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While there are plenty of tools available today for no-tillers to grow high-yielding corn, failure to use all of them can cause corn yield to be left on the table.
No-tillers who want to maximize efficiency from applied and residual nutrients must account for both the present crop and soil fertility needs of future crops, and have a good understanding of nutrient reactions, says retired Virginia Tech fertility specialist Mark Alley.
Fertilizer sources and application methods can also impact no-till fertility, depending on the weather and environment, the consultant to Koch Agronomic Services told attendees at the 2013 National No-Tillage Conference.
Alley suggests no-tillers make tissue sampling a regular part of their corn program to better focus on what nutrients young plants less than 12 inches tall need during the spring and summer to maximize yield.
Don’t just think about nitrogen, Alley says. Boron, sulfur and zinc deficiencies may not be as visually obvious as nitrogen, but could limit corn yields. If a deficiency is found with sulfur, for example, the nutrient could be mixed with nitrogen during sidedressing to take care of a hidden problem.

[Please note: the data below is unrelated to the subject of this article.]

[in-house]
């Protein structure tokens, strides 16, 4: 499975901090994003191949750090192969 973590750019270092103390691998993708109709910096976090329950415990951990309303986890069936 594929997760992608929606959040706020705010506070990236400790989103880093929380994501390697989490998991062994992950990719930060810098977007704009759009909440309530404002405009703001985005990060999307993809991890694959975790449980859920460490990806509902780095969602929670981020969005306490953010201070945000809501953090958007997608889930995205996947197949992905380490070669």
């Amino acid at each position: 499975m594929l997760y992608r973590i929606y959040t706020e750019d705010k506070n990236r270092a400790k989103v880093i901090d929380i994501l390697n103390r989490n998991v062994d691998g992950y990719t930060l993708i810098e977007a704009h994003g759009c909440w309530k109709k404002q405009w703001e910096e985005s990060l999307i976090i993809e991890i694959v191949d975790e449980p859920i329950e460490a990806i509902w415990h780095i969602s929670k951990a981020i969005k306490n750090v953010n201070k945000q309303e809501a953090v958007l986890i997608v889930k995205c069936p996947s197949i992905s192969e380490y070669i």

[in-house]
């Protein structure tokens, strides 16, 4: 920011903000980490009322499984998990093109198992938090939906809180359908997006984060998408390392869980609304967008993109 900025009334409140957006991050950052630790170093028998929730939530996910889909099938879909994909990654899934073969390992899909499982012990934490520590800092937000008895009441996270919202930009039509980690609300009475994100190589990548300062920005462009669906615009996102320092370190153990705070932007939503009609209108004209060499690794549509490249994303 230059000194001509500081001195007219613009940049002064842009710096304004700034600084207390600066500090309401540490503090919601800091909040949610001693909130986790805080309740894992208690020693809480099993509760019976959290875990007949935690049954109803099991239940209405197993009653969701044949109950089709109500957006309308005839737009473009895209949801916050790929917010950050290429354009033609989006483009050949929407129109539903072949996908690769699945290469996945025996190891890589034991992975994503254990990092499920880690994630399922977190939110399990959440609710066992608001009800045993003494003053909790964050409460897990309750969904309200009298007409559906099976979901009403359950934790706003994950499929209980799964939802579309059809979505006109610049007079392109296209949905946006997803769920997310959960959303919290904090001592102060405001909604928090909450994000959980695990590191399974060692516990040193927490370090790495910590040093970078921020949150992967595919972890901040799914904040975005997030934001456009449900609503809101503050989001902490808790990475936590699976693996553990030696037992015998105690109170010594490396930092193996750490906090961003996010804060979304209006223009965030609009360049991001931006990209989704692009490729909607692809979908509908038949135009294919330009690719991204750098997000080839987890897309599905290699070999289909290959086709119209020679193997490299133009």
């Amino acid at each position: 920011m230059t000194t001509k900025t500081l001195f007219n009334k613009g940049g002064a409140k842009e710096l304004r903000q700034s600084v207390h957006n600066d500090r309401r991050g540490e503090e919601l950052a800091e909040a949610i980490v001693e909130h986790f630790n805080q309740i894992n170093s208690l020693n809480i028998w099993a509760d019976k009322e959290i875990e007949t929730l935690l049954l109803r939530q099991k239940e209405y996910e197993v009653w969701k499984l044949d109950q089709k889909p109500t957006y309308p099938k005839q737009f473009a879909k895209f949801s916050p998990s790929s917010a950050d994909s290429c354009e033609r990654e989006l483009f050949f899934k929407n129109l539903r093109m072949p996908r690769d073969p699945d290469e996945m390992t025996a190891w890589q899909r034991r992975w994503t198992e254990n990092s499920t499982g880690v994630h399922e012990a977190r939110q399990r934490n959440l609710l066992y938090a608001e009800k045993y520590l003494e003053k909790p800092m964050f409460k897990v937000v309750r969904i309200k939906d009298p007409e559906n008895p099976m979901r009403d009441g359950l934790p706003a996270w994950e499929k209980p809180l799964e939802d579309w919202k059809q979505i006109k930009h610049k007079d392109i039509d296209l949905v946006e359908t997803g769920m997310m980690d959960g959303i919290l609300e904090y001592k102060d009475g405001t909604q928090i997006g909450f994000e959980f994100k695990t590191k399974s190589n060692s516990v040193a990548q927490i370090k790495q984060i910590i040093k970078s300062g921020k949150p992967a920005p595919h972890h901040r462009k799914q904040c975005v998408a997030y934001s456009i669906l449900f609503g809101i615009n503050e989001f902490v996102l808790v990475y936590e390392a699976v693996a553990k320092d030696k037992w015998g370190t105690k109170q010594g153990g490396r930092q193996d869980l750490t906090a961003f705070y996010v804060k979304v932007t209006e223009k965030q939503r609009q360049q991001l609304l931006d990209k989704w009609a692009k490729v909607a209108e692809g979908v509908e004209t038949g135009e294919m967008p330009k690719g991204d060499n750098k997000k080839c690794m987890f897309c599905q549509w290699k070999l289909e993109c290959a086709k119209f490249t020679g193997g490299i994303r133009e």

“Even if the corn looks good, take tissue samples,” Alley says. “If everything comes back fine, you can sleep well at night knowing you’ve done everything you can.”
The exception might be tougher environmental conditions with major growth stress, such as cold or drought, where the results of tissue samples may not be representative, making it important to understand plant responses…